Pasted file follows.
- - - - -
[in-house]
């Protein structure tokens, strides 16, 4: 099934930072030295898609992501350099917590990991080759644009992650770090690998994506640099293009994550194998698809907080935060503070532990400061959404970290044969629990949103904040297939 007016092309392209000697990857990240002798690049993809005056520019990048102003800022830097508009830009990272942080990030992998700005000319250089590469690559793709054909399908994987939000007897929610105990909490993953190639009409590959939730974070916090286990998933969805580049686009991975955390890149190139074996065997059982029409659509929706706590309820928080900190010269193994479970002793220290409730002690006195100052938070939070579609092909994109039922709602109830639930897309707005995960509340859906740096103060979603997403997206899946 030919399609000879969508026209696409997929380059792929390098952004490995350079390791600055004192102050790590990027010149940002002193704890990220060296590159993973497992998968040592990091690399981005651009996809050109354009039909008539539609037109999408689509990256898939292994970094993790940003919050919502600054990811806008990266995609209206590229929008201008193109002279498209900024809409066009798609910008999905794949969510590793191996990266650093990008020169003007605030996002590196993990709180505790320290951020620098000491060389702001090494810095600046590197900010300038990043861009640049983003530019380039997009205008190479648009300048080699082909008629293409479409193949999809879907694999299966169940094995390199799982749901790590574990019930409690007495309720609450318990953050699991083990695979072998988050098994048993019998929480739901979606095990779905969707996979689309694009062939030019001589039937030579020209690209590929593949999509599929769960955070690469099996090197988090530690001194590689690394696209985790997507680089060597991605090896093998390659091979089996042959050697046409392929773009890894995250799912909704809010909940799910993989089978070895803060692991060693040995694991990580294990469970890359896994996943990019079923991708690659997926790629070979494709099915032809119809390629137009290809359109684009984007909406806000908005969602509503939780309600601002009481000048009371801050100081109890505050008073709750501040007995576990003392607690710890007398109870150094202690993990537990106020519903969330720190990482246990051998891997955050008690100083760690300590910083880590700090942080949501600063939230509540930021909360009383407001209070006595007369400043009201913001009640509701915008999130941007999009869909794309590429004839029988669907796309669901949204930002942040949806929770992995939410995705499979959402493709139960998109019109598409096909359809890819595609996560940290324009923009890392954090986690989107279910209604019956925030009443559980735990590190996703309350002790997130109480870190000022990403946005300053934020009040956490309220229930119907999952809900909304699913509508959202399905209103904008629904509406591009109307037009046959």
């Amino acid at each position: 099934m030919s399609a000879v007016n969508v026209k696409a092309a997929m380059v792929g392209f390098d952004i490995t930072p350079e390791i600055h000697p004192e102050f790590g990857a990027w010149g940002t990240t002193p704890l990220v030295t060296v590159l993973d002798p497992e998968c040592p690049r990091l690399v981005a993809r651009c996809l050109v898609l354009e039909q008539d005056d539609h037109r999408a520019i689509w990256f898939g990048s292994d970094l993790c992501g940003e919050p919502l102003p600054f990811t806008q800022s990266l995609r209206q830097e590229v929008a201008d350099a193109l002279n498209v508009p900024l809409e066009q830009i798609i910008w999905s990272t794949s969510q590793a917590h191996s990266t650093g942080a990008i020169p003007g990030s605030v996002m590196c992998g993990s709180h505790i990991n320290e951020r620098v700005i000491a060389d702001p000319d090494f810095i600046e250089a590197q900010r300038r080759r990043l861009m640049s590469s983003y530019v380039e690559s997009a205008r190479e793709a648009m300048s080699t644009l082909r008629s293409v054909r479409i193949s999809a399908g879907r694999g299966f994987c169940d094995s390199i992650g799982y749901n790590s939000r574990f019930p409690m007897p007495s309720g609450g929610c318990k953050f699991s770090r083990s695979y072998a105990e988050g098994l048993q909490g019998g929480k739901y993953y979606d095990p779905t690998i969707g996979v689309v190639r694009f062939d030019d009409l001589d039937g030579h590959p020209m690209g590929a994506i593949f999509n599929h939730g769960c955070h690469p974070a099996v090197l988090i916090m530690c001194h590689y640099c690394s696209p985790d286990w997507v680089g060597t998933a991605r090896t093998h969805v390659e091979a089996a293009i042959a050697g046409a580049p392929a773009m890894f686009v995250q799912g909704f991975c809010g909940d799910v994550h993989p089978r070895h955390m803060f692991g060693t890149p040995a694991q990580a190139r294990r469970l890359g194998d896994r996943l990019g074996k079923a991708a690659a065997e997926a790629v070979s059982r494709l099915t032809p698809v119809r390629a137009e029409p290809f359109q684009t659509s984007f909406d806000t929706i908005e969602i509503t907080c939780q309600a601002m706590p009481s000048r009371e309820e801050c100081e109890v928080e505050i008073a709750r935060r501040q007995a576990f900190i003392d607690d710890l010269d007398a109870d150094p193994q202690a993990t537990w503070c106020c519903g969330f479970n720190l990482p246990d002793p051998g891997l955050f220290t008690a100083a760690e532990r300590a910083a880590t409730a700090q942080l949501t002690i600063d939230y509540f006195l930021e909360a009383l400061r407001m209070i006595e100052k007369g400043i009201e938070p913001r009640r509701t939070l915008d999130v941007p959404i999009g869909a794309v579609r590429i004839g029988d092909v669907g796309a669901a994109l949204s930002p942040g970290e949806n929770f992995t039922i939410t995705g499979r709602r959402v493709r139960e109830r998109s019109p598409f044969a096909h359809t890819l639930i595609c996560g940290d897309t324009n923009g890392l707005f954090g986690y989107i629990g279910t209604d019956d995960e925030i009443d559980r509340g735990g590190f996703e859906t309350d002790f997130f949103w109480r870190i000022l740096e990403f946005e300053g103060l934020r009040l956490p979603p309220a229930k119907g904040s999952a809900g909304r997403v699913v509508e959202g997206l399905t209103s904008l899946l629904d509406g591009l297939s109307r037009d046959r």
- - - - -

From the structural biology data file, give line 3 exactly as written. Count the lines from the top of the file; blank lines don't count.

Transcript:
């Amino acid at each position: 099934m030919s399609a000879v007016n969508v026209k696409a092309a997929m380059v792929g392209f390098d952004i490995t930072p350079e390791i600055h000697p004192e102050f790590g990857a990027w010149g940002t990240t002193p704890l990220v030295t060296v590159l993973d002798p497992e998968c040592p690049r990091l690399v981005a993809r651009c996809l050109v898609l354009e039909q008539d005056d539609h037109r999408a520019i689509w990256f898939g990048s292994d970094l993790c992501g940003e919050p919502l102003p600054f990811t806008q800022s990266l995609r209206q830097e590229v929008a201008d350099a193109l002279n498209v508009p900024l809409e066009q830009i798609i910008w999905s990272t794949s969510q590793a917590h191996s990266t650093g942080a990008i020169p003007g990030s605030v996002m590196c992998g993990s709180h505790i990991n320290e951020r620098v700005i000491a060389d702001p000319d090494f810095i600046e250089a590197q900010r300038r080759r990043l861009m640049s590469s983003y530019v380039e690559s997009a205008r190479e793709a648009m300048s080699t644009l082909r008629s293409v054909r479409i193949s999809a399908g879907r694999g299966f994987c169940d094995s390199i992650g799982y749901n790590s939000r574990f019930p409690m007897p007495s309720g609450g929610c318990k953050f699991s770090r083990s695979y072998a105990e988050g098994l048993q909490g019998g929480k739901y993953y979606d095990p779905t690998i969707g996979v689309v190639r694009f062939d030019d009409l001589d039937g030579h590959p020209m690209g590929a994506i593949f999509n599929h939730g769960c955070h690469p974070a099996v090197l988090i916090m530690c001194h590689y640099c690394s696209p985790d286990w997507v680089g060597t998933a991605r090896t093998h969805v390659e091979a089996a293009i042959a050697g046409a580049p392929a773009m890894f686009v995250q799912g909704f991975c809010g909940d799910v994550h993989p089978r070895h955390m803060f692991g060693t890149p040995a694991q990580a190139r294990r469970l890359g194998d896994r996943l990019g074996k079923a991708a690659a065997e997926a790629v070979s059982r494709l099915t032809p698809v119809r390629a137009e029409p290809f359109q684009t659509s984007f909406d806000t929706i908005e969602i509503t907080c939780q309600a601002m706590p009481s000048r009371e309820e801050c100081e109890v928080e505050i008073a709750r935060r501040q007995a576990f900190i003392d607690d710890l010269d007398a109870d150094p193994q202690a993990t537990w503070c106020c519903g969330f479970n720190l990482p246990d002793p051998g891997l955050f220290t008690a100083a760690e532990r300590a910083a880590t409730a700090q942080l949501t002690i600063d939230y509540f006195l930021e909360a009383l400061r407001m209070i006595e100052k007369g400043i009201e938070p913001r009640r509701t939070l915008d999130v941007p959404i999009g869909a794309v579609r590429i004839g029988d092909v669907g796309a669901a994109l949204s930002p942040g970290e949806n929770f992995t039922i939410t995705g499979r709602r959402v493709r139960e109830r998109s019109p598409f044969a096909h359809t890819l639930i595609c996560g940290d897309t324009n923009g890392l707005f954090g986690y989107i629990g279910t209604d019956d995960e925030i009443d559980r509340g735990g590190f996703e859906t309350d002790f997130f949103w109480r870190i000022l740096e990403f946005e300053g103060l934020r009040l956490p979603p309220a229930k119907g904040s999952a809900g909304r997403v699913v509508e959202g997206l399905t209103s904008l899946l629904d509406g591009l297939s109307r037009d046959r």